Presenter Information

Maggie O'BrienFollow

Major

Environmental Science

Access Type

Open Access

Abstract

Soil microbial populations are responsible for key wetland processes such as nutrient cycling, but invasive hybrid cattail Typha x glauca may impact the microbial community in wetland sediments by changing the plant community and organic substrates. I hypothesize that microbial diversity decreases along a gradient of time since invasion by Typha. To determine microbial diversity, I classified taxonomic differences in bacteria by sequencing 16S sRNA gene amplicons from wetland sediment samples. My results will inform wetland restoration by relating soil microbial diversity to plant diversity and Typha age as a potential indicator for the impact of invasive macrophytes.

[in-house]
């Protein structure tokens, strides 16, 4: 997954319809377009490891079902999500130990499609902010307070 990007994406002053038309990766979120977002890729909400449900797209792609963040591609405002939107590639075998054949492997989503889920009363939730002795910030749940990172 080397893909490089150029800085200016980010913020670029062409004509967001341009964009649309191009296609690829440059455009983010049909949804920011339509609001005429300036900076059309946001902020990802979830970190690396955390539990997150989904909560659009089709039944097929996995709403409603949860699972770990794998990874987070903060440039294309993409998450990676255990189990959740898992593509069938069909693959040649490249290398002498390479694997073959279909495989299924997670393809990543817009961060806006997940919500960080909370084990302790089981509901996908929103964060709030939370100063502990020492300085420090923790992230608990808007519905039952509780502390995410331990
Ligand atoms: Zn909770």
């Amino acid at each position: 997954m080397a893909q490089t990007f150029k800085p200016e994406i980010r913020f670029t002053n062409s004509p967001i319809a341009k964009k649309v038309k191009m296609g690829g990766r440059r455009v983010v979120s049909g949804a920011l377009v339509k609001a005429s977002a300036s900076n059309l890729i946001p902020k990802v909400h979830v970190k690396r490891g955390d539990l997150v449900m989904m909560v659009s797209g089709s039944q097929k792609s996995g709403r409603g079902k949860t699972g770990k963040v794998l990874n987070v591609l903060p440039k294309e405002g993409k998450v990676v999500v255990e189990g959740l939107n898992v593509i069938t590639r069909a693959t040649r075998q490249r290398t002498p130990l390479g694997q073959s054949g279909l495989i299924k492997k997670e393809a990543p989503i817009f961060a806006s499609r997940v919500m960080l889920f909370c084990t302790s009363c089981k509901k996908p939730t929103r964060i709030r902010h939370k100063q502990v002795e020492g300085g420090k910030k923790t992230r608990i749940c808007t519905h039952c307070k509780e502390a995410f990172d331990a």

Faculty Mentors & Instructors

Shane Lishawa, research associate, School of Environmental Sustainability; Drew Monks, research associate, School of Environmental Sustainability; Dr. John Kelly, professor, Department of Biology

Creative Commons License

Creative Commons License
This work is licensed under a Creative Commons Attribution-Noncommercial-No Derivative Works 3.0 License.

Share

COinS
 

How does time since invasion by hybrid cattail affect wetland soil microbial communities?

Soil microbial populations are responsible for key wetland processes such as nutrient cycling, but invasive hybrid cattail Typha x glauca may impact the microbial community in wetland sediments by changing the plant community and organic substrates. I hypothesize that microbial diversity decreases along a gradient of time since invasion by Typha. To determine microbial diversity, I classified taxonomic differences in bacteria by sequencing 16S sRNA gene amplicons from wetland sediment samples. My results will inform wetland restoration by relating soil microbial diversity to plant diversity and Typha age as a potential indicator for the impact of invasive macrophytes.